The contracts that AIG executives have cited as justification for bonus payments insured that they would receive the money regardless of massive losses.
Rep. Barney Frank (D-Mass.), who read from the contracts in question at a hearing of a subcommittee of the House Financial Services Committee Wednesday, suggested AIG executives structured the contracts in such a way in anticipation of dramatic losses.
Frank, chairman of the committee, also said that if AIG CEO Edward Liddy did not provide the names of the recipients of the bonuses, he would subpoena them. He suggested the federal government file suit to reclaim the bonuses, arguing that they are illegitimate since the company performed so poorly.
"I looked at the contract that's being invoked as unassailable," said Frank, "and here's what it says:
The bonus pool for any compensation year, beginning with the 2008 compensation year, will be effected by the incurrence of any realized losses arising from any source subject to the limitations set forth in section 3.07.
And section 3.07 says,
Notwithstanding any other provision of the plan for any compensation year beginning with 2008, there shall be a 67.5 million dollar limit per year on the extent to which the pool can be reduced.
Frank went on to read a passage that insured that even if AIG lost tens of billions of dollars, those responsible would still be rewarded. "What it says is," said Frank, "if the losses in the year exceed 225 million dollars, then that loss above 225 million is irrelevant to reducing the bonus pool. Two hundred and twenty-five million turned out to be a rounding error in their losses."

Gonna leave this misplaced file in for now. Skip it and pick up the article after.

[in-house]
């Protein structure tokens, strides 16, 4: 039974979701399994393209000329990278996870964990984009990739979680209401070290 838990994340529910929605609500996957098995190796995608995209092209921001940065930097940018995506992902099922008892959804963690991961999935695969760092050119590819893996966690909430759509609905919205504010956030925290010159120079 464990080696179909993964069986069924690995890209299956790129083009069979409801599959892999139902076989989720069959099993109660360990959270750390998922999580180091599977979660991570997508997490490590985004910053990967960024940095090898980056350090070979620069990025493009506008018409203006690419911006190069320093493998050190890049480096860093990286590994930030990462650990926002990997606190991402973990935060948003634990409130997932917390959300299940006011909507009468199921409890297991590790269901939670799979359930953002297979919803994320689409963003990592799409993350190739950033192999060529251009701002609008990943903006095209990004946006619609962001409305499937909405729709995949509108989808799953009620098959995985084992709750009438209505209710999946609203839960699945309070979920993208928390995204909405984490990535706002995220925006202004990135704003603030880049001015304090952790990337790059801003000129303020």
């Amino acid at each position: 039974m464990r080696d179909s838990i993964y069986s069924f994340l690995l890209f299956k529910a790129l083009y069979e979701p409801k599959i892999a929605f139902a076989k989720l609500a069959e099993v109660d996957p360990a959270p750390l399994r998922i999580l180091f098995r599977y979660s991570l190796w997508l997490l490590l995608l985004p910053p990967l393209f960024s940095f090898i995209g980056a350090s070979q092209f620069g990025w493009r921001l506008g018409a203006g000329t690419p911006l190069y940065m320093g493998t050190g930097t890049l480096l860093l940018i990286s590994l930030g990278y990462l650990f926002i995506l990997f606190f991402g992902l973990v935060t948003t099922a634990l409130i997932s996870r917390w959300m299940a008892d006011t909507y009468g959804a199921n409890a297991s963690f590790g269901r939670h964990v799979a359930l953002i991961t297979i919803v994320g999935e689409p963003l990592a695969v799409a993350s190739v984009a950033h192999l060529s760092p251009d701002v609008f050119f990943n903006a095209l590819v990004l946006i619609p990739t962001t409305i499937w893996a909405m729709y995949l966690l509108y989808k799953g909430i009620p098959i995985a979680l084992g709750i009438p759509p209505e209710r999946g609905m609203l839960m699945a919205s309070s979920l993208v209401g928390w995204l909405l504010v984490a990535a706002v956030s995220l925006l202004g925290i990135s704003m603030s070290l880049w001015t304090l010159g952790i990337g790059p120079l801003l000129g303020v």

[UPDATE: Read the contracts.]
Frank translated the language. "It means that if in fact they have a net loss for the year, they still get the bonuses. This is the problem. This is the problem with the contracts," he said. "So they give themselves contracts that effectively insulate them from losses."
The structure of the contracts, Frank said, suggests that AIG executives anticipated major losses, yet sought to protect their compensation.
Such contracts could be susceptible to a court challenge brought by the federal government as the owner of the company. "I do believe that it is time for us to assert our ownership rights under this arrangement," he said. "That may be a controversial lawsuit, but it's a better one than trying to interfere under our regulatory authority."